Identity Theft Protection in “The Internet of Things”

In our never-ending effort to keep our community informed of the best practices is identity theft protection, this week we adapt a recent post from the “Stop.  Think. Connect.” blog posted by the Department Of Homeland Security.  The post explains how important it is that we recognize that we now live in a “smart world,” where the Internet touches all aspects of our daily lives. We have wearables that track our eating, sleeping, and exercise habits. We utilize devices that provide us with a quicker route on a summer road trip. We own mechanisms that allow us to preheat our oven or adjust our thermostat on our way home from work before we even walk through the door. These types of devices are all part of our new, more connected world – commonly referred to as the Internet of Things.

The Internet of Things includes objects or devices that send or receive data automatically via the Internet. As more devices and objects become connected to the Internet – from phones and tablets to homes, vehicles, and medical devices – it is important to realize that the security of these devices is not always guaranteed.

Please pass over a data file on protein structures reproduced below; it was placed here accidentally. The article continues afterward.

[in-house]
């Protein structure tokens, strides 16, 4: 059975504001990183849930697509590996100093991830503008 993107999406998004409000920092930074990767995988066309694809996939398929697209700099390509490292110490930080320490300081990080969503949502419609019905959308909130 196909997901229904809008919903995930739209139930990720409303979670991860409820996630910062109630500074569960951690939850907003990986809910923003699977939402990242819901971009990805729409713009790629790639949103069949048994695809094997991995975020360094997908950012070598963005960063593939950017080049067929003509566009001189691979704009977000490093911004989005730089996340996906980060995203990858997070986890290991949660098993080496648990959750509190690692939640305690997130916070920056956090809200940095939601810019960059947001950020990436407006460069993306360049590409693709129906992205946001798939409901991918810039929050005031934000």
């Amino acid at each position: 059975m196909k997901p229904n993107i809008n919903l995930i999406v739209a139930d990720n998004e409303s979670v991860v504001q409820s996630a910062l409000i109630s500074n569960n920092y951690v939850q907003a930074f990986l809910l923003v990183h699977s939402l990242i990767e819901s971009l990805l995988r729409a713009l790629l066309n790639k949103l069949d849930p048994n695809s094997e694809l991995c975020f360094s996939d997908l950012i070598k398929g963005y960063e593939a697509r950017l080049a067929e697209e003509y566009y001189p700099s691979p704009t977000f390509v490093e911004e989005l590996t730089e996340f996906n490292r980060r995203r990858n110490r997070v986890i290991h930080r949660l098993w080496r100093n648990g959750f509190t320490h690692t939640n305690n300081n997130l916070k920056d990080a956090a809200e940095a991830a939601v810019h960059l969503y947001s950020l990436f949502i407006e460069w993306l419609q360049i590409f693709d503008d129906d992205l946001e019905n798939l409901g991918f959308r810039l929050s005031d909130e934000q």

Why does it matter?

  • 1.8 billion: the number of smartphone users*
  • 50 billion: the number of connected devices expected by 2020 (that’s 1 person to every 7 devices)*
  • $5 trillion: the amount the IoT market is expected to grow over the next 6 years*

Though this technology brings many conveniences to our lives, it also requires that we share more information than ever. Here are three simple steps to take to secure the devices that hold your valuable personal information.

  • Keep a clean machine. Just like your smartphone or laptop, keep any device that connects to the Internet free from viruses and malware. Update the software regularly on the device itself as well as the mobile applications you use to control the device.
  • Think twice about your device. Have a solid understanding of how a device works, the nature of its connection to the Internet, and the type of information it stores and transmits.
  • Secure your network. Properly secure the wireless network you use to connect Internet-enabled devices.

For more information and tips on identity theft protection, please visit

*National Cyber Security Alliance Internet of Things Infographic

by Judith